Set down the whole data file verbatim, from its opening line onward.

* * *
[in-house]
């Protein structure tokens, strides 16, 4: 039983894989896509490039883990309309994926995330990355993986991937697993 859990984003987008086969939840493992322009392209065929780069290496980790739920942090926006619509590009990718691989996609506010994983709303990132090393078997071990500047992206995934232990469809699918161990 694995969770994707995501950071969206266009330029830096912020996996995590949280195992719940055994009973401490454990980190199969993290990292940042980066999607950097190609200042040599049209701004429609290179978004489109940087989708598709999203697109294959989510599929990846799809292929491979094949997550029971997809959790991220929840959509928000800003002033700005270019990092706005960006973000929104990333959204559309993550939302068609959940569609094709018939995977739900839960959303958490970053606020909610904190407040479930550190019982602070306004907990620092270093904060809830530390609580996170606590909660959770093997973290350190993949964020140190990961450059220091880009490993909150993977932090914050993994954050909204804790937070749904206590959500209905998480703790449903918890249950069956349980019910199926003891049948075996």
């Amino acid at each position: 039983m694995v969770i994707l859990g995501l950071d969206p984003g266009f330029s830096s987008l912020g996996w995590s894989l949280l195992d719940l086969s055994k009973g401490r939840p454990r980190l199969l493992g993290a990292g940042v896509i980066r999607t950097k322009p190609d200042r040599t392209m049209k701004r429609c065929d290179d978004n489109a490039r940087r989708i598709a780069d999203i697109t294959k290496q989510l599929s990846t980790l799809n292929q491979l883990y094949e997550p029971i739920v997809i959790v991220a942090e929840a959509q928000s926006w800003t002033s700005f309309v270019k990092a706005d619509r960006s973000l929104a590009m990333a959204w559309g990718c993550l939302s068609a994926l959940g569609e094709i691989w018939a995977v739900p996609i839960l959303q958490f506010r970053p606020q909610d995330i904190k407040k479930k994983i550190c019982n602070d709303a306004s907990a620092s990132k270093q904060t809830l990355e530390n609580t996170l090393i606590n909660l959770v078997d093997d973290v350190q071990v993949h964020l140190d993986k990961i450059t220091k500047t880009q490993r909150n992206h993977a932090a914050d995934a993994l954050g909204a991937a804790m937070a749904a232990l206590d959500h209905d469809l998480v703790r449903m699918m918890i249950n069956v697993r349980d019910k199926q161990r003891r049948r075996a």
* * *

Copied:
[in-house]
């Protein structure tokens, strides 16, 4: 039983894989896509490039883990309309994926995330990355993986991937697993 859990984003987008086969939840493992322009392209065929780069290496980790739920942090926006619509590009990718691989996609506010994983709303990132090393078997071990500047992206995934232990469809699918161990 694995969770994707995501950071969206266009330029830096912020996996995590949280195992719940055994009973401490454990980190199969993290990292940042980066999607950097190609200042040599049209701004429609290179978004489109940087989708598709999203697109294959989510599929990846799809292929491979094949997550029971997809959790991220929840959509928000800003002033700005270019990092706005960006973000929104990333959204559309993550939302068609959940569609094709018939995977739900839960959303958490970053606020909610904190407040479930550190019982602070306004907990620092270093904060809830530390609580996170606590909660959770093997973290350190993949964020140190990961450059220091880009490993909150993977932090914050993994954050909204804790937070749904206590959500209905998480703790449903918890249950069956349980019910199926003891049948075996």
């Amino acid at each position: 039983m694995v969770i994707l859990g995501l950071d969206p984003g266009f330029s830096s987008l912020g996996w995590s894989l949280l195992d719940l086969s055994k009973g401490r939840p454990r980190l199969l493992g993290a990292g940042v896509i980066r999607t950097k322009p190609d200042r040599t392209m049209k701004r429609c065929d290179d978004n489109a490039r940087r989708i598709a780069d999203i697109t294959k290496q989510l599929s990846t980790l799809n292929q491979l883990y094949e997550p029971i739920v997809i959790v991220a942090e929840a959509q928000s926006w800003t002033s700005f309309v270019k990092a706005d619509r960006s973000l929104a590009m990333a959204w559309g990718c993550l939302s068609a994926l959940g569609e094709i691989w018939a995977v739900p996609i839960l959303q958490f506010r970053p606020q909610d995330i904190k407040k479930k994983i550190c019982n602070d709303a306004s907990a620092s990132k270093q904060t809830l990355e530390n609580t996170l090393i606590n909660l959770v078997d093997d973290v350190q071990v993949h964020l140190d993986k990961i450059t220091k500047t880009q490993r909150n992206h993977a932090a914050d995934a993994l954050g909204a991937a804790m937070a749904a232990l206590d959500h209905d469809l998480v703790r449903m699918m918890i249950n069956v697993r349980d019910k199926q161990r003891r049948r075996a």